For the most part, Jurassic Park's digital dinos look as convincing today as they were twenty years ago. The animatronic models, however, haven't aged as well. The most egregious offender is probably the leaf-eating Brachiosaurus who awakens Alan, Lex and Tim from a night spent sleeping in a tree. A forced moment of Spielbergian cutesy-pooness ensues as Alan -- whose primary character arc in the movie involves getting in touch with his inner father figure -- feeds the creature a branch, before inviting the two kids to pet this "big cow" like they're in a freaking petting zoo. The brachiosaurus then rears back and unleashes an enormous sneeze that covers shrill Lex in slimy nose boogers. Because snot is intrinsically hi-larious, don'tcha know. That kind of humor could land Spielberg a steady gig helming Kevin James comedies.

The Non-Ending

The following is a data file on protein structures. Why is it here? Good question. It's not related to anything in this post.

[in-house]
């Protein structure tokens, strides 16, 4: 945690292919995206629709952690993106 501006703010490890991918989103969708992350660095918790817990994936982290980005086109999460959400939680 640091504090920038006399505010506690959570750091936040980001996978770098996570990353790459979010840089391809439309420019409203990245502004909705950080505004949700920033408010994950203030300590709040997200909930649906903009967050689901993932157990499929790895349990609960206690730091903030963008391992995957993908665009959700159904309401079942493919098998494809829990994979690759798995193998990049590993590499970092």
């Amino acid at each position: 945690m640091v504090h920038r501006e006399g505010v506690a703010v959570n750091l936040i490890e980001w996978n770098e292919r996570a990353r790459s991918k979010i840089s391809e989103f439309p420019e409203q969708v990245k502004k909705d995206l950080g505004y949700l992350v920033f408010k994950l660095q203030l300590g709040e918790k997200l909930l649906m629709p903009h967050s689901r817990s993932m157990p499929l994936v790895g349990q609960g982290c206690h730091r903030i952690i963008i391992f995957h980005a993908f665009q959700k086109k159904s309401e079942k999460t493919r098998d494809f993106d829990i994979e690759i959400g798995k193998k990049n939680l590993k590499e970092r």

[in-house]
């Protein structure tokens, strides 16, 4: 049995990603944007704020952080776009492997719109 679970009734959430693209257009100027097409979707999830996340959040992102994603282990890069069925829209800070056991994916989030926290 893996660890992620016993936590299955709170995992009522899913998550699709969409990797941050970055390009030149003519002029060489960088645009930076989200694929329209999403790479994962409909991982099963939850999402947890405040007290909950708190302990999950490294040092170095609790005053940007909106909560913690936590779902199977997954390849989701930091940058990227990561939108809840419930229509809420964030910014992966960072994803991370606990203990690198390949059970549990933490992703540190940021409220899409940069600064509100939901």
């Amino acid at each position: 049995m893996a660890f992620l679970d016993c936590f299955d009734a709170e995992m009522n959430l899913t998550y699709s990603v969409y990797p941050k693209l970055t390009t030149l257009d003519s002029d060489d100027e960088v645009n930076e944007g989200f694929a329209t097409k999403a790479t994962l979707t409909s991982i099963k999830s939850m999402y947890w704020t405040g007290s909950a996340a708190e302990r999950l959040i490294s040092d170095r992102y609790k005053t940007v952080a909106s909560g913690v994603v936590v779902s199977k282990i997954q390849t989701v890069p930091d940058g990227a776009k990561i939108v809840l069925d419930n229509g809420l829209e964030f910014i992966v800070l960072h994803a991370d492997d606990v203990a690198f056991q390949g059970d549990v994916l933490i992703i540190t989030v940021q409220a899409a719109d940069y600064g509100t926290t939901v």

Jurassic Park's hugely disappointing final scene confirms that one of Spielberg's biggest weak spots can be knowing when and how to end a movie. Sure, there are exceptions: Jaws, E.T. and Raiders spring immediately to mind. But on the other hand you've got Hook, Schindler's List, Saving Private Ryan, War of the Worlds, Crystal Skull and, most recently, Lincoln, all of which either end in an underwhelming, overly sentimental dénouement and/or needlessly ramble on well past their obvious stopping point. (Even Jurassic Park co-star Sam Jackson thought Lincoln whiffed the ending.) In Crichton's book, somebody at least does something about this island filled with killer dinosaurs: specifically, the Costa Rican army napalms the place to kingdom come. But in the movie, the characters just... leave. No attempts to blow up the visitor's center and potentially take out that T. Rex. No informing the authorities that someone might want to come up with some kind of containment plan. And, above all, no consequences for Hammond for screwing up so royally. The survivors just clamber aboard a helicopter and fly away towards the endless horizon, ceding Jurassic Park entirely to the dinos. Sure, it's an easy lay-up for the sequel, but as the ending to an otherwise exciting blockbuster, it's more of a discordant flute squeak than a triumphant cymbal crash.